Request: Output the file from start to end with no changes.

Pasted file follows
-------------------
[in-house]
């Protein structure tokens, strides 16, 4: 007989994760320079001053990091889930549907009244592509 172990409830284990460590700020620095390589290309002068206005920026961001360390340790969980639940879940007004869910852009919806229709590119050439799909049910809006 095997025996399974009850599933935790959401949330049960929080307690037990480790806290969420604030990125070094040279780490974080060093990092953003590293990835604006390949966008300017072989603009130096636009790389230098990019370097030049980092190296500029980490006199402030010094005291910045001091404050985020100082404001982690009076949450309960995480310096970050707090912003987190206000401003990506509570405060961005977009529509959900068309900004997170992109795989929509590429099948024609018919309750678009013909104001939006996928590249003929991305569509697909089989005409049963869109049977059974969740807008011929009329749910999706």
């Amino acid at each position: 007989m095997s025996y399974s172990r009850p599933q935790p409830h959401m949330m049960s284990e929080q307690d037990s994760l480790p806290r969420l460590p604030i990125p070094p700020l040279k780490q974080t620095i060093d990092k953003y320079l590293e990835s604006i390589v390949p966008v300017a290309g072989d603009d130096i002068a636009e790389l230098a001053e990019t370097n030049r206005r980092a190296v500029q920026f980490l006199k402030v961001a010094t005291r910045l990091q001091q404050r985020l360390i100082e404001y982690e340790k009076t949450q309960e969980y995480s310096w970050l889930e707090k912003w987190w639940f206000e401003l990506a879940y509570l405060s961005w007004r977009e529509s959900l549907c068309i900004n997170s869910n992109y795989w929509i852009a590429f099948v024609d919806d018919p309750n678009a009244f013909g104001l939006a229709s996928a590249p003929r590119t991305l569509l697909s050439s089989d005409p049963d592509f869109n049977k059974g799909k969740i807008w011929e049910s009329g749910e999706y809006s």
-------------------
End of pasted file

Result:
[in-house]
């Protein structure tokens, strides 16, 4: 007989994760320079001053990091889930549907009244592509 172990409830284990460590700020620095390589290309002068206005920026961001360390340790969980639940879940007004869910852009919806229709590119050439799909049910809006 095997025996399974009850599933935790959401949330049960929080307690037990480790806290969420604030990125070094040279780490974080060093990092953003590293990835604006390949966008300017072989603009130096636009790389230098990019370097030049980092190296500029980490006199402030010094005291910045001091404050985020100082404001982690009076949450309960995480310096970050707090912003987190206000401003990506509570405060961005977009529509959900068309900004997170992109795989929509590429099948024609018919309750678009013909104001939006996928590249003929991305569509697909089989005409049963869109049977059974969740807008011929009329749910999706």
């Amino acid at each position: 007989m095997s025996y399974s172990r009850p599933q935790p409830h959401m949330m049960s284990e929080q307690d037990s994760l480790p806290r969420l460590p604030i990125p070094p700020l040279k780490q974080t620095i060093d990092k953003y320079l590293e990835s604006i390589v390949p966008v300017a290309g072989d603009d130096i002068a636009e790389l230098a001053e990019t370097n030049r206005r980092a190296v500029q920026f980490l006199k402030v961001a010094t005291r910045l990091q001091q404050r985020l360390i100082e404001y982690e340790k009076t949450q309960e969980y995480s310096w970050l889930e707090k912003w987190w639940f206000e401003l990506a879940y509570l405060s961005w007004r977009e529509s959900l549907c068309i900004n997170s869910n992109y795989w929509i852009a590429f099948v024609d919806d018919p309750n678009a009244f013909g104001l939006a229709s996928a590249p003929r590119t991305l569509l697909s050439s089989d005409p049963d592509f869109n049977k059974g799909k969740i807008w011929e049910s009329g749910e999706y809006s």